4. Matthew Yglesias: Secular stagnation debate: How to understand it: "Start with the idea that there's a 'natural rate of unemployment' such that when the actual unemployment rate is below this rate, you get fast-rising inflation, but when it's higher, you don't.... During the pre-crisis years we left achieving that primarily in the hands of the Federal Reserve, which manipulated interest rates to keep joblessness in check. The "equilibrium interest rate" is the interest rate the Fed needs to achieve to push unemployment down to its natural rate. That equilibrium rate is currently very low.... Summers' contention is that if you keep interest rates that low for a long time—he specifically mentions the idea of interest rates that are lower than the growth rate of the economy—you generate unsustainable credit booms and asset price bubbles.... Summers, coming very much from the political center, seems to have rederived the left-wing 'post-Keynesian' view... [a] position [that] has traditionally appealed to left-wing people since it implies that the state rather than the market needs to direct the bulk of investment activity in the economy..."

Should Reads:

  1. Joe Romm: 60 Minutes Hit Job On Clean Energy Ignores The Facts: "The only thing in cleantech that is crashing is the cost of key components. This price crash has enabled explosive growth in wind power, solar power, LED lights and electric vehicles... this boom is so self-evident that just Saturday the New York Times published a front page story on 'the solar power craze that is sweeping Wall Street'.... But for 60 Minutes, this incredible boom is a bust.... LESLIE STAHL (over pictures of solar panels, biofuels, wind turbines): 'It’s called clean tech. And the new technologies that were developed in the energy sector were supposed to create jobs, and help America break its reliance on fossil fuels. The government supported it, and billions of tax dollars were spent. So how is the investment going? Solyndra went through half a billion dollars before it failed. Then I’m going to give you a list of other failures. Abound Energy. Beacon Power. Fisker. VPG. Pfff… I’m exhausted.'... CBS explains that 'the venture capital model is that for every 10 startups, nine go under'--except that CBS appears to see that as a bug, not a feature, failing to understand that the successes more than pay for the failures."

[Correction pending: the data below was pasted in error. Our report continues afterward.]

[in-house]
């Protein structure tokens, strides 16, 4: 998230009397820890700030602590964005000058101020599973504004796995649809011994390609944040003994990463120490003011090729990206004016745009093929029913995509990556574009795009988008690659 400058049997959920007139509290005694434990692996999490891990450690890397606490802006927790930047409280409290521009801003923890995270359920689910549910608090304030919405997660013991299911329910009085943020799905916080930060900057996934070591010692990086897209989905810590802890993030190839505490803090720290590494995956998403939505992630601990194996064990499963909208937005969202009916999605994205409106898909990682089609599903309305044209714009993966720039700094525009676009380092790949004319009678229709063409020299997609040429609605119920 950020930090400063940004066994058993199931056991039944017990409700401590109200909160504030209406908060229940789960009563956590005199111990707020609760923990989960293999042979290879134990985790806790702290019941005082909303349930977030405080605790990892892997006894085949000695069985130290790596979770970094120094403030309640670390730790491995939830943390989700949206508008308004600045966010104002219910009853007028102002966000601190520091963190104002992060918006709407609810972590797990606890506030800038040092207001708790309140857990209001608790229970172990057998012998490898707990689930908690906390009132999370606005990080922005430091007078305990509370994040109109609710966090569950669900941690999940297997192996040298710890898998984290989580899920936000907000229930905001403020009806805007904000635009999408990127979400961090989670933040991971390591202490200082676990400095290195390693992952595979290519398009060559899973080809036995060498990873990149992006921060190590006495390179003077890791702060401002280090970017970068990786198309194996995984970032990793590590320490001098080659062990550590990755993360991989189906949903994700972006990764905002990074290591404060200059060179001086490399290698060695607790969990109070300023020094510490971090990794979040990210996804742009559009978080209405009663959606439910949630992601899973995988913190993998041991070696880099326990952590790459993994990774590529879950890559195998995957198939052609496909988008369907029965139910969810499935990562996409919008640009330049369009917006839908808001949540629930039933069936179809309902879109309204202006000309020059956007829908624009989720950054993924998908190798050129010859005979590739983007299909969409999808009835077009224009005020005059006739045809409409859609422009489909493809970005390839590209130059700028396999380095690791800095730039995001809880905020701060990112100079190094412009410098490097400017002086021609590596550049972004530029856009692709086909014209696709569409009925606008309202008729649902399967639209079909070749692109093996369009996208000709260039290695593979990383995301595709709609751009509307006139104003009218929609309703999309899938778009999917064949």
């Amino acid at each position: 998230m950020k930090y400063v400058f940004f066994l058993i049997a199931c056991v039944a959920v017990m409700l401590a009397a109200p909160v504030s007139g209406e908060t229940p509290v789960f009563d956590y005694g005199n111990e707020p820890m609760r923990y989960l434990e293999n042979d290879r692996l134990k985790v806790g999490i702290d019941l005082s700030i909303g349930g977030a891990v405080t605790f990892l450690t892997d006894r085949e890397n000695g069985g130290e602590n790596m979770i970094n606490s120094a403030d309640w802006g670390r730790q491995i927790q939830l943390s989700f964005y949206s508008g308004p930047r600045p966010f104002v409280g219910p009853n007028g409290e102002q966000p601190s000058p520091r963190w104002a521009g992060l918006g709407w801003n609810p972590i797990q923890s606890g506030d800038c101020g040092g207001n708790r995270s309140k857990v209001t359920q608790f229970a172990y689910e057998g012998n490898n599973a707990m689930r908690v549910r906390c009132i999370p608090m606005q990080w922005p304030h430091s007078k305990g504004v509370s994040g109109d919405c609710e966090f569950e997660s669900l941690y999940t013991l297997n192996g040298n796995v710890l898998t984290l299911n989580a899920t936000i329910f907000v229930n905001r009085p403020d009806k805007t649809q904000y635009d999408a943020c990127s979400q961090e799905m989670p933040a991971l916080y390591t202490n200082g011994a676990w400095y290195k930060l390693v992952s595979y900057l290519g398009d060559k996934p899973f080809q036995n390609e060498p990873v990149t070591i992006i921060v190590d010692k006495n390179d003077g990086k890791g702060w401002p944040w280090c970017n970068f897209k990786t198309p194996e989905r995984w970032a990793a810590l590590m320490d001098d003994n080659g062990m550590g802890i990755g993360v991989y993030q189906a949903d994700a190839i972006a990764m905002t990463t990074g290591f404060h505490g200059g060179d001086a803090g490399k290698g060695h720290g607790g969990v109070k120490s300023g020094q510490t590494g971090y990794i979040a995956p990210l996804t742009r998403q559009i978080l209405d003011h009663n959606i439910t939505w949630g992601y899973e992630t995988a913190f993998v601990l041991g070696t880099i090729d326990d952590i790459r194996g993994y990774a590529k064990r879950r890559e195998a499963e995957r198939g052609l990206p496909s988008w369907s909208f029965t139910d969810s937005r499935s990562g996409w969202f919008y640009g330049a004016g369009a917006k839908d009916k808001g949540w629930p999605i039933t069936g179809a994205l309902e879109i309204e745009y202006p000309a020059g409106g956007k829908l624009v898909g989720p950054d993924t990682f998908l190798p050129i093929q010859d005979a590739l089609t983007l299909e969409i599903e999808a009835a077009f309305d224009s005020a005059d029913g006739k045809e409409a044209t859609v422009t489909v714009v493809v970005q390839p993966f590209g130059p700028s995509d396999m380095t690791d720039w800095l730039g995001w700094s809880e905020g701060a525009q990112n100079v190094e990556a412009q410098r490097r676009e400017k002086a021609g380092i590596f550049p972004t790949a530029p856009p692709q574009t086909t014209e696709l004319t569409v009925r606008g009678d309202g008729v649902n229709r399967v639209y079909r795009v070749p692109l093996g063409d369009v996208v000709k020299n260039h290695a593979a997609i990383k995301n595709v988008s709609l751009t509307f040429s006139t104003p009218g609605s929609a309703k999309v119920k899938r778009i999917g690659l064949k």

2. Simon Wren-Lewis: Monetary versus Fiscal: an odd debate:"Before the recession, what I have called the consensus view was this: Under flexible exchange rates, monetary policy was the instrument of choice for demand stabilisation... not because fiscal policy cannot stabilise demand, but because (in fairly simple cases) monetary policy is better at doing so. From a welfare point of view, it dominates.... The qualification that monetary policy is unconstrained is critical, of course. If you are a member of a monetary union, it is a completely different game.... The other example of a constrained monetary policy is of course the Zero Lower Bound.... Given the uncertainties here, the only reasonable approach to take in advising policymakers is to use a combination of both policies.... What I do not understand is why there are others who take a different view, and want to argue that monetary policy is still all you need. Where does this certainty about the powers of unconventional monetary policy come from? As I have already noted, it does not come from the theory that I know. So maybe it comes from a belief about parameter values, but given how untried this policy is, how can you be so certain as to not want to hedge your bets with fiscal action?...